Cory Doctorow made the observation,
Conversation is king. Content is just something to talk about.
I was reminded of this insight, which I gleaned from Clay Shirky’s new book, on this morning’s conference call with my CPSquare pals. We were talking about the Web2.0 and Communities workshop we just delivered and towards the end of the conversation I suggested we should pose the question, “What would our workshop be like if we didn’t use teleconferences?” with the thought that a provocative question might generate conversation. It did. Bev Trayner jumped in straight away making it clear that asking a question like that was old thinking. Bev had previously made the excellent point that the tools we use to design the workshop would be most likely be the tools we would get the participants to use but somehow this segued into thinking I was being overly focussed on getting the design right rather than jumping in and just doing it (I didn’t think I was being prescriptive). Hopefully Bev will see this post and eleborate on her perspective because I’m sure I didn’t understand fully and I sense Bev was making a tremendously important point.
I agree with Cory and Clay, content such as questions, video, pictures, opinions, stories are both triggers for conversation and part of the conversation and it’s the conversations that create value. That’s where the new ideas emerge, the improvements are made and relationships are forged. Conversations create capacities. So that’s why I get frustrated when companies latch on to the idea of capturing content but are unwilling to foster conversations around it. It’s not like we don’t know how to do it. There are some terrific models on the web such as Channel 9.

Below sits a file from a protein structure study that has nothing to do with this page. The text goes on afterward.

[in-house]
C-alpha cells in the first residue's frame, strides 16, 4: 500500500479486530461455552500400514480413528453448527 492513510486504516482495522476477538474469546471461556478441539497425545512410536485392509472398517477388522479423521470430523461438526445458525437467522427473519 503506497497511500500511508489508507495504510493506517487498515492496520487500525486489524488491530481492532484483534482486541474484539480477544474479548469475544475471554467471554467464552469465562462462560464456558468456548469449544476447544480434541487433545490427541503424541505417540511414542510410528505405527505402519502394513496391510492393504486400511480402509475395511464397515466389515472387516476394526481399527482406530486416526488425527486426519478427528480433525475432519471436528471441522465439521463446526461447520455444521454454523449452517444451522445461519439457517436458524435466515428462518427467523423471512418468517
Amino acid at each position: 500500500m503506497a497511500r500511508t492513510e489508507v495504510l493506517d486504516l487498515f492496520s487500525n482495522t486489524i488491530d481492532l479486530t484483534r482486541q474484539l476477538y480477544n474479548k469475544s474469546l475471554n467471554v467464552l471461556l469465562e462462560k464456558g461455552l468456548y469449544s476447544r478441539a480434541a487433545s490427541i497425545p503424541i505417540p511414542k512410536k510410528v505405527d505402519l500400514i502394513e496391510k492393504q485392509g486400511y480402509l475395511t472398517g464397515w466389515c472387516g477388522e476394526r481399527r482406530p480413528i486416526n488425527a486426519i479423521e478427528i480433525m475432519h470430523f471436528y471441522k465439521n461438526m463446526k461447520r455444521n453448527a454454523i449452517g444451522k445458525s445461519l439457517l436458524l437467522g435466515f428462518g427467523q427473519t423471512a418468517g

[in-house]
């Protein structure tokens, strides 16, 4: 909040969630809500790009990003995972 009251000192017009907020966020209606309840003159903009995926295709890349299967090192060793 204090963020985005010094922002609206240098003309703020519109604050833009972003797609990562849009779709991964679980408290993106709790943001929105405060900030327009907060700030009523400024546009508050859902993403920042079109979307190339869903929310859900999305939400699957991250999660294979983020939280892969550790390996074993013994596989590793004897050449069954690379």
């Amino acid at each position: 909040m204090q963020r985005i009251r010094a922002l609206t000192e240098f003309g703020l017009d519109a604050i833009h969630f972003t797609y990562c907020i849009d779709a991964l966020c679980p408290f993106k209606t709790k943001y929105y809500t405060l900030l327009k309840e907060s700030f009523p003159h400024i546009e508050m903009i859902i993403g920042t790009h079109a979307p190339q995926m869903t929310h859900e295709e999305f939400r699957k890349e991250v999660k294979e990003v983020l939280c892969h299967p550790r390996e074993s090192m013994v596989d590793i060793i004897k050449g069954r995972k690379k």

Last year I posted about Channel 9, which is a site for Microsoft technologist to watch videos featuring Microsoft employees talking about their products and then thousands of community members conversing online about the videos. Just having a look this morning this site has grown and now offers other community tools such as a wiki, forums and places for members to try things out.
And of course, we can even have conversations without technology.
About Shawn Callahan
Shawn, author of Putting Stories to Work, is one of the world's leading business storytelling consultants. He helps executive teams find and tell the story of their strategy. When he is not working on strategy communication, Shawn is helping leaders find and tell business stories to engage, to influence and to inspire. Shawn works with Global 1000 companies including Shell, IBM, SAP, Bayer, Microsoft & Danone. Connect with Shawn on:
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